4 A/B Tests on Your Call-To-Action Buttons You Really Need to Try

A/B Testing

Put on your helmet. Strap on your boots. Get ready to rumble because your manager has a mission for you:

  • “Get more conversions from our website without making too many changes to it. ASAP, please”

In other words…make the website do better without, you know, doing much to it.

Now, there are some options available to you:

All of which can yield results.

But if you want to make a quick, measurable impact (and in the process, really wow your boss), you should run the following A/B tests on the most crucial element of any website:

Your calls-to-action (CTA).

A quick refresher on why your CTA is such a big deal

Your call-to-action (CTA) button is the most important element on your website. End of story.

When done right, it tells people:

  • What to do.
  • When to do it.
  • What to expect.

So you may have to run a few A/B tests to find a CTA that works best for your business needs.

Red Submit Button1. Test the text

IMPORTANT NOTE: If your current CTA says “SUBMIT”, please change it ASAP. Nobody likes to “SUBMIT” to anything and it’s not doing your business any favours.

Your CTA copy button is incredibly influential; meaning you can (and should) test various aspects of it:

  • Make it longer…or shorter.
  • Use adjectives and verbs.
  • Pack it with power words.
  • Elicit an emotion (anger, frustration, annoyance, etc.).

There’s more to this than simply changing “START NOW” to “BEGIN NOW”. You should tap into why people visit your site.

What problems are they looking to solve? What roadblocks are in their way? How can you help them?

And then, communicate that into an easy-to-read, eye-catching button.

2. Test the colour

Sometimes a red button beats a blue button.

Sometimes a green button beats an orange button.

The only way you can know for sure is to test ‘em.

The beauty of this test is twofold:

  • Running it is simple. Just change the colour of the button, measure the results, and determine a winner.
  • Explaining it to your manager is also simple. “Boss, we’re gonna change the colour of the button and see which colour people like better. That’s it.”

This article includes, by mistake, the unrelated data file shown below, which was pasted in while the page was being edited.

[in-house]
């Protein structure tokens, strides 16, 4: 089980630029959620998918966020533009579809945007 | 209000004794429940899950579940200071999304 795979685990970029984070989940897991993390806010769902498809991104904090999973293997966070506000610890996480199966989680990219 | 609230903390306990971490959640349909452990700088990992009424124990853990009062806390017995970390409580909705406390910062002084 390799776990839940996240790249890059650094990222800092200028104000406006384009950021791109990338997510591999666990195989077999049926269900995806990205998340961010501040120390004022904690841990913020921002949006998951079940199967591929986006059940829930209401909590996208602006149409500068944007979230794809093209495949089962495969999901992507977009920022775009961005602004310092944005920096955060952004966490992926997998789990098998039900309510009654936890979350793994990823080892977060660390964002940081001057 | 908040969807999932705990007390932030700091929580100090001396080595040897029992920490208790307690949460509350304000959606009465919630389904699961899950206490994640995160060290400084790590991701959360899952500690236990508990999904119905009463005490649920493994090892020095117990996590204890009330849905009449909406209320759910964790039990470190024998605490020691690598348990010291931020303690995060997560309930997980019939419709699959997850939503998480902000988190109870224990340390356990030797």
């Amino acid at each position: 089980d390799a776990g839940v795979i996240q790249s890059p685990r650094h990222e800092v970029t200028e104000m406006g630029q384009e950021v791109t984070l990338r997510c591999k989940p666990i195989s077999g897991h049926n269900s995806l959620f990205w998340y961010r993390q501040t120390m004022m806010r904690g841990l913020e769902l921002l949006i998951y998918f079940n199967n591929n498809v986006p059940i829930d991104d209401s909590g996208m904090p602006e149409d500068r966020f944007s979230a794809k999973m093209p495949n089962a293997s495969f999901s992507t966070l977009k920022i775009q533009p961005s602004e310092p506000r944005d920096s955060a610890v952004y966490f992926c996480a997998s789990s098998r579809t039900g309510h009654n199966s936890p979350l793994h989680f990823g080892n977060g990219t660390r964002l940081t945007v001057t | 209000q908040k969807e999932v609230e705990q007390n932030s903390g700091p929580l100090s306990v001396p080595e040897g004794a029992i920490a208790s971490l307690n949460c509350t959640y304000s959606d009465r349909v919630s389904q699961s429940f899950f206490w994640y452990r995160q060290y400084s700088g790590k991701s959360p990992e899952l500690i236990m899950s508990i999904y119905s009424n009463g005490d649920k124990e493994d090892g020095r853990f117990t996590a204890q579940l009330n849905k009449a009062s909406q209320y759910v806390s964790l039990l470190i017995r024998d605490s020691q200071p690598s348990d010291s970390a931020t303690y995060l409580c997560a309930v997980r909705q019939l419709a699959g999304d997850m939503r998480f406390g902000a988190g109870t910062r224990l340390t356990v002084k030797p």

3. Test the location

Where’s your CTA button right now?

And, more importantly, why is it there?

The justification for placing it above the fold is that people need to see it immediately as soon as they hit your page.

The justification for sticking it at the bottom of a page is to allow people to read all your great content and be so excited when they reach the end they just have to click it.

Move your CTA button around:

  1. Up.
  2. Down.
  3. Left.
  4. Right.

Or have multiple CTA buttons in multiple locations.

Explore its relationship with the text on the page. Is there a compelling piece of content that leads nicely into your CTA?

Should it be at the end of a paragraph? Indented at the beginning? Even in the middle of a single section of text?

Brush font

4. Test the fontTattoo font

Did you know there are over 700 different fonts available?

Now, you don’t need to test every single font type out there (you’d go mad otherwise).

But, you should examine the current font of your CTA button and ask yourself:

  • Does it complement the font selection used in the copy?
  • If it was made smaller; would it be too hard to read?
  • If serifs were added to it, would that look better?
  • Should the font be the same as the web content?

Before changing Franklin Gothic Book to Malgun Gothic, you should consult with an experienced web designer.

The last thing you want to do is create such an odd mix that it becomes off-putting and messes up the structure of your landing page being tested.

One more thing: If you have a bunch of fonts you’d like to check out, feel free to run an A/B/C/D test.

Puzzled man

How should you test?

Now that you know what to test, you need to determine how to test them.

Will you…?

  • Use specialized A/B testing software programs?
  • Run test and control campaigns in Google analytics?
  • Rely on public A/B testing forums?
  • Establish parameters (i.e people from one geographic area sees version “A”, another area sees version “B”; Version “A” runs for 12 hours, then version “B” runs for another 12 hours)

There are many factors you need to consider before you begin testing your CTA buttons.

If you don’t choose the right ones (or if you aren’t sure how to interpret the data), you could get some misleading information about your test results.

And that ain’t good.

Test….and keep testing

The results of A/B tests are never meant to be permanent.

They can guide your web design efforts for a little while. But eventually, you’ll need to test your calls-to-action again.

Just because an orange button which reads “SUBSCRIBE NOW” does well today, doesn’t mean it’ll do well in 6 months.

So, as you develop the marketing plan for your business, always allocate time and resources for A/B testing.

If you do it proactively, you won’t have to worry about squeezing it in (especially during a busy time where you’d rather not be testing).

Plus, your boss will love the proactive foresight you display in planning ahead for A/B tests.

winner

We’ll run the test…you get the glory

You know the importance of your CTA buttons.

And you know the value of running A/B tests.

In fact, the two go together like PB& J.

So, if you’re looking for help running a simple A/B test on your calls-to-action (or want to do something more dramatic), we want you to tell us.

No matter what you want to test – or for how long – we can plan it, execute it, and monitor it for you.

We’ll do the work. And if your test idea does well (which it should, because you’re awesome), you’ll get the glory.

Ready?

Contact Us for a Free, No Obligation Introductory Chat

You tell us what you want from your web company and we’ll show you how our team delivers it.